Fisher’s two finest moments as LSU’s offensive coordinator came during that season in a 35-21 win over Alabama and a 31-20 victory over second-ranked Tennessee in the SEC Championship game. Against Alabama, LSU set a school-record with 528 passing yards, the most-ever recorded against the Crimson Tide. Davey tied an SEC record with 540 yards of total offense in the game, while Reed set SEC records for receptions (19) and receiving yards (293).
Against Tennessee in the SEC Championship game, Fisher altered the Tiger game plan to better suit second-team quarterback Mauck, who was forced into action in the first half due to an injury to Davey. Mauck took advantage of his rushing skills to leads the Tigers to a 31-20 win and the SEC title.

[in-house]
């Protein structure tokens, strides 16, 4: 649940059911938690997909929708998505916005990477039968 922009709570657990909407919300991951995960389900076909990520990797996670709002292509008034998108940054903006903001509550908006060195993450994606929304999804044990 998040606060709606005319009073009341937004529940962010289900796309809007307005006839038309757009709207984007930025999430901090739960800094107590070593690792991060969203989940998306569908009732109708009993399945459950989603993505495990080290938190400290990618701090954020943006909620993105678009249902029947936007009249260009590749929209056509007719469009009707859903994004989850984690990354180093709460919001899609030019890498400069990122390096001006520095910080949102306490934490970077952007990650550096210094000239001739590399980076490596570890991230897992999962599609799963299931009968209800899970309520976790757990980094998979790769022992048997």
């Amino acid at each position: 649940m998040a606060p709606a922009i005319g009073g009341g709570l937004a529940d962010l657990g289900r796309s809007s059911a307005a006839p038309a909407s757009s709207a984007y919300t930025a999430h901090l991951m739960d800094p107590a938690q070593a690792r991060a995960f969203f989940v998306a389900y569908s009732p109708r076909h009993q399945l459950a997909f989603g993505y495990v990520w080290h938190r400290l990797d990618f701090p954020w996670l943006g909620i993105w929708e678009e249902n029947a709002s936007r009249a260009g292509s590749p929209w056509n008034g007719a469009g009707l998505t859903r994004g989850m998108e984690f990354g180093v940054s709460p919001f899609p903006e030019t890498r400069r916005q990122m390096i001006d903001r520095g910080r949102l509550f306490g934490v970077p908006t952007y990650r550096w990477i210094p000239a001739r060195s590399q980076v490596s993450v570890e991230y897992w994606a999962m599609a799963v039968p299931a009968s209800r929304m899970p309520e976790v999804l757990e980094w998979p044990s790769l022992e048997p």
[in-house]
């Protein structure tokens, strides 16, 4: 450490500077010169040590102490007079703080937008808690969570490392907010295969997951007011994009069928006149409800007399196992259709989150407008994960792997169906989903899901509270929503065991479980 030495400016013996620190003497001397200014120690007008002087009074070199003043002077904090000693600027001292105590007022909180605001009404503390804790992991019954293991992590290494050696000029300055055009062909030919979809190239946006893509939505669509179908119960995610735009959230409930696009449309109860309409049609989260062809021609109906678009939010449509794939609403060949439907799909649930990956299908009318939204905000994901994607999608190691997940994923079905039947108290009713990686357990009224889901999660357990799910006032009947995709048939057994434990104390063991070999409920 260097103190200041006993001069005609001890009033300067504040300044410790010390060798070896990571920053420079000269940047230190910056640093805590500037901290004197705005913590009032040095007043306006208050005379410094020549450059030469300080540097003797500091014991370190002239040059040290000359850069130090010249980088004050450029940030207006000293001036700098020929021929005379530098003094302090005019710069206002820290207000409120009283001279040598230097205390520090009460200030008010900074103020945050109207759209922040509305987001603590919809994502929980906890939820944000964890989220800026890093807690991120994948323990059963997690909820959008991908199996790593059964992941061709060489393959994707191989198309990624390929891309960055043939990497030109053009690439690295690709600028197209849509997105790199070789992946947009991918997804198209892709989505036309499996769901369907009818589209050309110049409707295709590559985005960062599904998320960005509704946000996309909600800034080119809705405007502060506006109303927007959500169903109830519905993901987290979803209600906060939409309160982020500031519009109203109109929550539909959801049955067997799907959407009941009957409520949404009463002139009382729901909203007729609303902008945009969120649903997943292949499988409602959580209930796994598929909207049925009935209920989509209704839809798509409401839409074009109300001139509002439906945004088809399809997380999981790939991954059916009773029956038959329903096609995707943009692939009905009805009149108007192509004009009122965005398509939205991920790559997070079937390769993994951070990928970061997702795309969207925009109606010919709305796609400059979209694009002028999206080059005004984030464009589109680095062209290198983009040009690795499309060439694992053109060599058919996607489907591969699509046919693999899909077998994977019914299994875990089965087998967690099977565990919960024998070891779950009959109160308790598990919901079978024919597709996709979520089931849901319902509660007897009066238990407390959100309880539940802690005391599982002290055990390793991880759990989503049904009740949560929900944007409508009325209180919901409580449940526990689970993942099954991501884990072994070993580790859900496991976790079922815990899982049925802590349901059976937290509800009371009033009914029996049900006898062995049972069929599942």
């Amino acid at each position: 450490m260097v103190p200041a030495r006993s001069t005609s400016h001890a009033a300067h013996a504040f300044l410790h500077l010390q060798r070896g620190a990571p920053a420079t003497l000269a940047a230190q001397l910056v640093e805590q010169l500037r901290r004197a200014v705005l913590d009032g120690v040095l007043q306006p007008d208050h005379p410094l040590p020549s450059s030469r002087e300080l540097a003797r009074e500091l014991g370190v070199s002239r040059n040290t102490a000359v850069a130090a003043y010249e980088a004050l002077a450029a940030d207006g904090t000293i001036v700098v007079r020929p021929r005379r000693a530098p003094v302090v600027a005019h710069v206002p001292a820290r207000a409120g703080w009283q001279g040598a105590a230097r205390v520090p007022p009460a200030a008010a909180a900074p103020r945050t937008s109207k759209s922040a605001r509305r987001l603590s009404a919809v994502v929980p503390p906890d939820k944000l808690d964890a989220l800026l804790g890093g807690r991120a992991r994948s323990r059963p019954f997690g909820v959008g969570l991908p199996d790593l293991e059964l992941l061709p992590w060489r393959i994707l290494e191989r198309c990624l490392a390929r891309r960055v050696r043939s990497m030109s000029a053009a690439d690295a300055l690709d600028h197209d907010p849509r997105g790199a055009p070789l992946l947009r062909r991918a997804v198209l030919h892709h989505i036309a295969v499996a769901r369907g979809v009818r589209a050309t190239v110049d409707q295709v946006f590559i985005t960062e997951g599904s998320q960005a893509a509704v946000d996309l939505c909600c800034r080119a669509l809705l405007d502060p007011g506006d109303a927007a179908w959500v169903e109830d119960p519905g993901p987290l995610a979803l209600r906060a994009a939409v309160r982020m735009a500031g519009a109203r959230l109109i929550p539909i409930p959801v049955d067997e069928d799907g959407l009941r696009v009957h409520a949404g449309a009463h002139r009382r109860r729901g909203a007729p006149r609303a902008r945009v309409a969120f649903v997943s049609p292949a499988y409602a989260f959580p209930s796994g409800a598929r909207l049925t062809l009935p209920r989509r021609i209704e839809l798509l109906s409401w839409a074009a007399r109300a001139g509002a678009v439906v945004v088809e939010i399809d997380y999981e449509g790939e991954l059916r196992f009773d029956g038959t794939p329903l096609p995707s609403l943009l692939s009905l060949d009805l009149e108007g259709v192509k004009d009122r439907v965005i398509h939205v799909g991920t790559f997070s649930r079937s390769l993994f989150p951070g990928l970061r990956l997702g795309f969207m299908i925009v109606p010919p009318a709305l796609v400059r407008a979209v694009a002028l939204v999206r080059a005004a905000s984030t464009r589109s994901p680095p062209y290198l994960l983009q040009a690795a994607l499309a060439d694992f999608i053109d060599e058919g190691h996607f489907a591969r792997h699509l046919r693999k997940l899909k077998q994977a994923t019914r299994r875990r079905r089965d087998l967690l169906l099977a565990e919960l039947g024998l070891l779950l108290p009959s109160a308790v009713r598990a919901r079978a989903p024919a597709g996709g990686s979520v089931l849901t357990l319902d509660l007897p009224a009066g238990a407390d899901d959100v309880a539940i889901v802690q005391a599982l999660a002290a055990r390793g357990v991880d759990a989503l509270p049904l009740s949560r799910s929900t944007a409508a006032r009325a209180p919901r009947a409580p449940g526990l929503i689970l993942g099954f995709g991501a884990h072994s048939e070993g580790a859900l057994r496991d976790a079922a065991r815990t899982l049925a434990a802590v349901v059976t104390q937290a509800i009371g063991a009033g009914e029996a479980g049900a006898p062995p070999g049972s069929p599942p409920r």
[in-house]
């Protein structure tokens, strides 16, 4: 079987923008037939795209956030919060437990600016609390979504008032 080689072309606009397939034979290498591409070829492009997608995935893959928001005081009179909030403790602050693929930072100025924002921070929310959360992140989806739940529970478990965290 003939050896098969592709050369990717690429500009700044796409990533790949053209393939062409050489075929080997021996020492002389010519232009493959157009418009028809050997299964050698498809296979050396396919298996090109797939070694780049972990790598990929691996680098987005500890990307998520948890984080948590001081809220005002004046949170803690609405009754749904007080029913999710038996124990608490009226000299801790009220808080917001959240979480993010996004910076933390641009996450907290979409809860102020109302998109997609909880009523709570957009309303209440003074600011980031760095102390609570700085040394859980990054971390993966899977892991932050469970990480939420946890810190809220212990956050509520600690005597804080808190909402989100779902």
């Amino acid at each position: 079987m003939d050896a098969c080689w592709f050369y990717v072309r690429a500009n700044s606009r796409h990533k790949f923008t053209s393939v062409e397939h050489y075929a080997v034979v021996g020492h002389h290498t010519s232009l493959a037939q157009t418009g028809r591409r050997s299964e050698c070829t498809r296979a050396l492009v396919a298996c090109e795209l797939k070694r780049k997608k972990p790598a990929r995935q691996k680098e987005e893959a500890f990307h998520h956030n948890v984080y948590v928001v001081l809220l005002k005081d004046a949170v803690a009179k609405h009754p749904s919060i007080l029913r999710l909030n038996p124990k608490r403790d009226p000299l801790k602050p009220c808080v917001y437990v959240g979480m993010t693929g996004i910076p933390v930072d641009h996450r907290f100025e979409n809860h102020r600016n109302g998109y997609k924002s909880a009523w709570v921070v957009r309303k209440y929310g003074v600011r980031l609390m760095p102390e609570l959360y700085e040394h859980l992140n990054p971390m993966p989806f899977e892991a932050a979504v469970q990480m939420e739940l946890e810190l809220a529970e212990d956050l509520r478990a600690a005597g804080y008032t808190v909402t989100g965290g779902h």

For his efforts in 2001, Fisher was named a finalist for the Broyles Assistant Coach of the Year Award.
In his first year with the Tigers, Fisher’s influence on quarterbacks Booty and Davey was nothing short of remarkable as Booty was named First-Team All-SEC, while Davey earned Most Outstanding Offensive Player honors at the Peach Bowl. The First-Team All-SEC honor for Booty marked the first time since 1989 that an LSU player earned all-league honors at quarterback.
Prior to joining the Tigers, Fisher engineered one of the nation’s most potent offensive attacks at Cincinnati in 1999. Cincinnati finished the 1999 season ranked No. 16 in the nation in total offense with an average of 424.4 yards a contest (172.2 rushing, 252.2 passing).